The new Chevy Caprice was holding the top spot in U.S. car sales and U.S. Highway 281 had just been expanded on the North Side between the airport and Loop 1604 when city leaders adopted San Antonio’s first major thoroughfare plan.

The plan became the roadmap, literally and figuratively, showing the locations and types of roadways needed to meet the region’s projected growth. But the 1978 guide for all things involving the development of streets, access, public rights-of-way and corridors hardly applies to the San Antonio of today.

It’s past time for a new one, said Tomika Monterville, director of the city’s Transportation Department, briefing members of the City Council’s Transportation and Mobility Committee in April. 

“Our major thoroughfare plan is not a living document,” she said. “It was a place and a point in time, and we need to update it so that we can guide the future of the city and not be here 40 years later and people saying, ‘What do you think they were thinking in 2022?’”

The major thoroughfare plan, one component of the city’s long-range planning document called the SA Tomorrow Comprehensive Plan, is used to guide development and mobility. But because it was written in the 1970s, it’s no longer useful or valid in some cases.

In just the last five years, city staffers have made 14 amendments to parts of the plan in order to accommodate new development or requirements, Monterville said. But a more comprehensive overhaul is needed.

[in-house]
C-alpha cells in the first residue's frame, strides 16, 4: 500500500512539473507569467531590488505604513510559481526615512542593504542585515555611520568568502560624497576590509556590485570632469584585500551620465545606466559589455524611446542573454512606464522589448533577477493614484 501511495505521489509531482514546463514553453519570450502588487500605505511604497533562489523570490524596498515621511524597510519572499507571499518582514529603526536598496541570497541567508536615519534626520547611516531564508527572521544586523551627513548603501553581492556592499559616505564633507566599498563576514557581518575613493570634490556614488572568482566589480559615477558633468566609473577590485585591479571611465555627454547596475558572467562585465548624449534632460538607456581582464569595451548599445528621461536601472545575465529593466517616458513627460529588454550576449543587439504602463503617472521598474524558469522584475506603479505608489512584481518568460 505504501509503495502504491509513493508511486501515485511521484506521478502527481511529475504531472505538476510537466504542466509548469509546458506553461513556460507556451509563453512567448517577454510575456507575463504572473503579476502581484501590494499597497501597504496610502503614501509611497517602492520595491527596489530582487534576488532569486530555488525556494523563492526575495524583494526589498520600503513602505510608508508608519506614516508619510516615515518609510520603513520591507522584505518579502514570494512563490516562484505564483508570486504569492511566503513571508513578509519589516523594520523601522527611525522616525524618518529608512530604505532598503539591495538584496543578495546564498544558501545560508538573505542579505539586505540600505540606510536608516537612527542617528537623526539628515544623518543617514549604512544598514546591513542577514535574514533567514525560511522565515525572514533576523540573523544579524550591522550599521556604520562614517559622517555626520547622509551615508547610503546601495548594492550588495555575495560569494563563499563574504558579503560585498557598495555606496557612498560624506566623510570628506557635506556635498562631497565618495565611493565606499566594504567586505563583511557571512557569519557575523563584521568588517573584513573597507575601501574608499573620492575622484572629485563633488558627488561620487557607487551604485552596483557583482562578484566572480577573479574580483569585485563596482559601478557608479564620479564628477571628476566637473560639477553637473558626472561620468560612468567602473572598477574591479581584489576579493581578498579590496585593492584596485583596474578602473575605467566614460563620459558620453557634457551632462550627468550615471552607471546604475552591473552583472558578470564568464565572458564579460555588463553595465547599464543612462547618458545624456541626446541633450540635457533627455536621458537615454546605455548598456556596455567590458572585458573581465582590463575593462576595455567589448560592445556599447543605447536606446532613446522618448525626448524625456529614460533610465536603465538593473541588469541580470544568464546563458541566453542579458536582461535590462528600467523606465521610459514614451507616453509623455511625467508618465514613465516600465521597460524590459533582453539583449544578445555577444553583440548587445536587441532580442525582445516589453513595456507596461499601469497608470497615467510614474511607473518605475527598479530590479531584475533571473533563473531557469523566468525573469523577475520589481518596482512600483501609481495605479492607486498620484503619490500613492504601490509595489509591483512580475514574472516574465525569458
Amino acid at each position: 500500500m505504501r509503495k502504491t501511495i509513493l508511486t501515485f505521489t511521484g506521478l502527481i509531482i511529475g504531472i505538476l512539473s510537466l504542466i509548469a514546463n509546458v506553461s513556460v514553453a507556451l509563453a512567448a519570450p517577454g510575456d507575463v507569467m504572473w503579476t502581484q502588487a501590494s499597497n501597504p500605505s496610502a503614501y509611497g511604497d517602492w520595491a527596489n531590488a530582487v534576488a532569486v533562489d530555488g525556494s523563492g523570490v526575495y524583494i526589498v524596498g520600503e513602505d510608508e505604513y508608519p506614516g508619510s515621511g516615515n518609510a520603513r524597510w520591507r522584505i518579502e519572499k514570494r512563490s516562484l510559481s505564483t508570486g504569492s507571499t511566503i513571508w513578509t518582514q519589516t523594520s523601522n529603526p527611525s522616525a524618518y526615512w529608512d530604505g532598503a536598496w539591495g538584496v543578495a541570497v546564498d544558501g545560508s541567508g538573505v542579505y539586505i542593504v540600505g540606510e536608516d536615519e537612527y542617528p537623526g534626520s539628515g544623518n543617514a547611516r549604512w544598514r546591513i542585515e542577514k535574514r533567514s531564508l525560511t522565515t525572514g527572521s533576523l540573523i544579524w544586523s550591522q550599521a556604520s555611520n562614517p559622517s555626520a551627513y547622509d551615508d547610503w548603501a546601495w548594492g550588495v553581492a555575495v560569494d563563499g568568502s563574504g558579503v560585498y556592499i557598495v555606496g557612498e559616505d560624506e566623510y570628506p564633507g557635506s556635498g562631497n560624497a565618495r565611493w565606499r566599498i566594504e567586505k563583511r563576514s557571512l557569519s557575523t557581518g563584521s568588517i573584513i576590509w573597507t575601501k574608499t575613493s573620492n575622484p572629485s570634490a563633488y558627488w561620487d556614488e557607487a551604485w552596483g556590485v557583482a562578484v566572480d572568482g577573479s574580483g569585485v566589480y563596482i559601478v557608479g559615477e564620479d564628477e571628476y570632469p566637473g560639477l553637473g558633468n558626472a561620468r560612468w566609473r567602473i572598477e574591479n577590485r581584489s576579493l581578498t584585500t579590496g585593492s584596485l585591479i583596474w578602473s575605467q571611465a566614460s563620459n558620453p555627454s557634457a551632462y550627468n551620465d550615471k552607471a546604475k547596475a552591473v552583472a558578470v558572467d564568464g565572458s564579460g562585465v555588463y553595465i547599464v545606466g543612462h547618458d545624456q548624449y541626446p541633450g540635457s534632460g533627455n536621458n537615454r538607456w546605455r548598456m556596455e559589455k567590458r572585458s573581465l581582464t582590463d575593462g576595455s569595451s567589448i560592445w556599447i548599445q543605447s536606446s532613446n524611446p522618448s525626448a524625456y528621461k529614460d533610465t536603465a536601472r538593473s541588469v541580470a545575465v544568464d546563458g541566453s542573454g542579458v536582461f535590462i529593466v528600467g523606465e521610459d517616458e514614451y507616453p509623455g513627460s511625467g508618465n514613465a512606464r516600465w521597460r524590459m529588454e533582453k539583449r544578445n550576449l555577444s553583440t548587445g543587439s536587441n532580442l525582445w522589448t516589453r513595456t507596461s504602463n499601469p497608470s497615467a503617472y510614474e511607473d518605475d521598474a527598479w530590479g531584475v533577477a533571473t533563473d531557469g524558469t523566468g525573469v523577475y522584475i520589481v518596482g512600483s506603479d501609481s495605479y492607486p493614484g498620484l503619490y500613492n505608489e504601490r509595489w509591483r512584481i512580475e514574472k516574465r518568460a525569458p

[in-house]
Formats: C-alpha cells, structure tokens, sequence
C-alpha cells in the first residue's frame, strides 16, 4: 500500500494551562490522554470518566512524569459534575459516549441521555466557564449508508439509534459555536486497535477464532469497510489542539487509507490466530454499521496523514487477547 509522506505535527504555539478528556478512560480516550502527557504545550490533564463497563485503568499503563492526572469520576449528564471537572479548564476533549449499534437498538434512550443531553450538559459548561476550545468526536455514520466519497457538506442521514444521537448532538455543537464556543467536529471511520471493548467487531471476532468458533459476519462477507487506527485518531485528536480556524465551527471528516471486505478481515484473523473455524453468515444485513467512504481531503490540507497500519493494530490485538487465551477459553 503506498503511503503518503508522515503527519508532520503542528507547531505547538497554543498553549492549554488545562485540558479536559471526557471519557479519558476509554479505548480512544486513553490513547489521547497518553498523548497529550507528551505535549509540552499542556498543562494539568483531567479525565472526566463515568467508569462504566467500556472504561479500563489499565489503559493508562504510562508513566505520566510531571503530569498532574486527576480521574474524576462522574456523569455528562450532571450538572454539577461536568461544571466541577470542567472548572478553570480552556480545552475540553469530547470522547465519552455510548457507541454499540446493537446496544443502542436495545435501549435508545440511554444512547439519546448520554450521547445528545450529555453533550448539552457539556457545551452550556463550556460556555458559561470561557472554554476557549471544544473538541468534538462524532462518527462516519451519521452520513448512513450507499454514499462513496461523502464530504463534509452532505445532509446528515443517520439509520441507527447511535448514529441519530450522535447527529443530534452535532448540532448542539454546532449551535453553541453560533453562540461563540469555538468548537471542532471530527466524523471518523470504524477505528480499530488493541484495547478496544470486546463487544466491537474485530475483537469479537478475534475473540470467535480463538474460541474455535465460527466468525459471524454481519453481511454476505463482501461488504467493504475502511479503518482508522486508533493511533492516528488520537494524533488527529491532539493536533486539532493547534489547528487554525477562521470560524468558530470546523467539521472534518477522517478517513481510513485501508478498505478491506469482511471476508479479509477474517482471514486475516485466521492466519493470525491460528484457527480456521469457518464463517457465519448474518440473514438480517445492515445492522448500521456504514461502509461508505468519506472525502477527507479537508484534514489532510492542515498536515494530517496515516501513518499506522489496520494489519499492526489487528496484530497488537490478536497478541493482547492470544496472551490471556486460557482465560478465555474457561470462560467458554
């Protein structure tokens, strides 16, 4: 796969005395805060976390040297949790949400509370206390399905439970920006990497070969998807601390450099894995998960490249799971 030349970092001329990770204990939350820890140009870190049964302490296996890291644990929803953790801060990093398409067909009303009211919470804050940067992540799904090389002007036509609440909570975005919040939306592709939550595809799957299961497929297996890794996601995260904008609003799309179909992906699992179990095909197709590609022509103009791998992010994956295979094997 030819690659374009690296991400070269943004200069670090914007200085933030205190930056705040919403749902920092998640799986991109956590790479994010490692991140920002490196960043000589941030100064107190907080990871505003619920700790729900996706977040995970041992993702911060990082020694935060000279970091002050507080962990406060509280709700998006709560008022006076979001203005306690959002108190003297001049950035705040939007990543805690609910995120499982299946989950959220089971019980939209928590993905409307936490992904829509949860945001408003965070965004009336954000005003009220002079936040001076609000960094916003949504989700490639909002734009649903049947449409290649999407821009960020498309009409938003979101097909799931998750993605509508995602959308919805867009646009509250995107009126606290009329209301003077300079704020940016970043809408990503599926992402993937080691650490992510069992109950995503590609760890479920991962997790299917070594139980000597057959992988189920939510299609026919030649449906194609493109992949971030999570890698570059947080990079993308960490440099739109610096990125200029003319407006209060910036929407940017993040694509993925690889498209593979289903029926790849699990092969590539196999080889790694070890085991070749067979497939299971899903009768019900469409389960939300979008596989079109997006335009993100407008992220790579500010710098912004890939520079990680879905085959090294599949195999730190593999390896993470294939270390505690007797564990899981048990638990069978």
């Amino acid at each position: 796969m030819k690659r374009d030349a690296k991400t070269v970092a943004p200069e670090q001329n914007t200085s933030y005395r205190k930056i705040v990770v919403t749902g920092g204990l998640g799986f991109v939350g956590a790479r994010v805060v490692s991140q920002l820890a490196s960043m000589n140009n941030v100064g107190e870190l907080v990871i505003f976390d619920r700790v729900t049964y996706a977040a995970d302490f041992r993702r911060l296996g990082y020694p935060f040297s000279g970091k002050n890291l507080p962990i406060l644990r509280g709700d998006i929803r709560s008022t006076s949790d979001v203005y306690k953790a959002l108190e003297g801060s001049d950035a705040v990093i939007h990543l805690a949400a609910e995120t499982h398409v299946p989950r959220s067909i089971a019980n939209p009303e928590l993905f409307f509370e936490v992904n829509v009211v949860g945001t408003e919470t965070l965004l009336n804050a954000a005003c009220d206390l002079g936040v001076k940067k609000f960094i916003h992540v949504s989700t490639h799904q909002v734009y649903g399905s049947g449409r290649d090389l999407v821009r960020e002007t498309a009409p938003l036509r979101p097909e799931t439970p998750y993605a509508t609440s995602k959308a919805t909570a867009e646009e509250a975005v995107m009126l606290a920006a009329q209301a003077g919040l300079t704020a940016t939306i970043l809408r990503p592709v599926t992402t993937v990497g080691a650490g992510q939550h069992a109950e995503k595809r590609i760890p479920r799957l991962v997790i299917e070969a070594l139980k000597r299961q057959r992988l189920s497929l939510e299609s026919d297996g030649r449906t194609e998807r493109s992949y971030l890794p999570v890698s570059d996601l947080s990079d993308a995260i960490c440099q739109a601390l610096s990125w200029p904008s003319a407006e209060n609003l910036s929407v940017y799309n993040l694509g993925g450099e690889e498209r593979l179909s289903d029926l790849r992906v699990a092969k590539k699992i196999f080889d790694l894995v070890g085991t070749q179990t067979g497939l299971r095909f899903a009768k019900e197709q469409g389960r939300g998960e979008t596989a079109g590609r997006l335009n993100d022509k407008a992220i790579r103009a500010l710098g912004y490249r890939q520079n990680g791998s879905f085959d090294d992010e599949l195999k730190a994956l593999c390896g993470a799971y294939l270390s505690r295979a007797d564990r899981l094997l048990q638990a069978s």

The major thoroughfare plan map shows both roadways that have already been built and others as proposed or planned. It also indicates roadway types that correspond to right-of-way specifications — land given for things like roads, alleys or public transit — outlined in the city’s Unified Development Code. 

One use of the plan is in the case of landowners looking to develop a property next to an existing or planned major thoroughfare. They are required by city code to dedicate a certain amount of land as public right-of-way, the amount determined by what kind of roadway exists or might be needed in the future, and also the size of the proposed development. But the plan isn’t keeping up with the pace of development.

For that reason, piecemeal amendments are made to the map. But the process for city staffers to conduct studies, work with other partners such as the San Antonio Water System, hold public meetings, and make one such edit to the plan can take between four months to a year.

That’s inefficient and costly and doesn’t allow for a holistic look at planning across the city, Monterville said.

“We’ve been looking at it in pockets, and what you do in a pocket is going to reverberate through the system,” she said. A new plan could outline citywide priorities and provide the context staff needs to make decisions about how the city is developing in the 21st century. 

“Development has encroached upon so much of the major thoroughfare plan that we don’t even know what the original goals and priorities were of the city,” she said. “So now we know we have economic development goals, land use goals, sustainability goals and transportation priorities. These are the things to build that new MTP base upon.”

Major thoroughfare planning is emblematic of the growth of suburbia in a postwar era, a period of time between when the interstate highway system was completed and people moved outside the urban core. 

“So it was in the ‘70s and the ‘80s where you had expansions of freeways to address the density and the desired travel pattern and the land-use decisions of the period,” Monterville said. City planners needed a long-term plan to manage how regions grew in order to have the infrastructure that would be needed.

But a lot has changed since in those four decades — in development, flood plains and more. Even the term “thoroughfare,” used by engineers to describe a high-speed highway with heavy traffic, is of a bygone era, she said.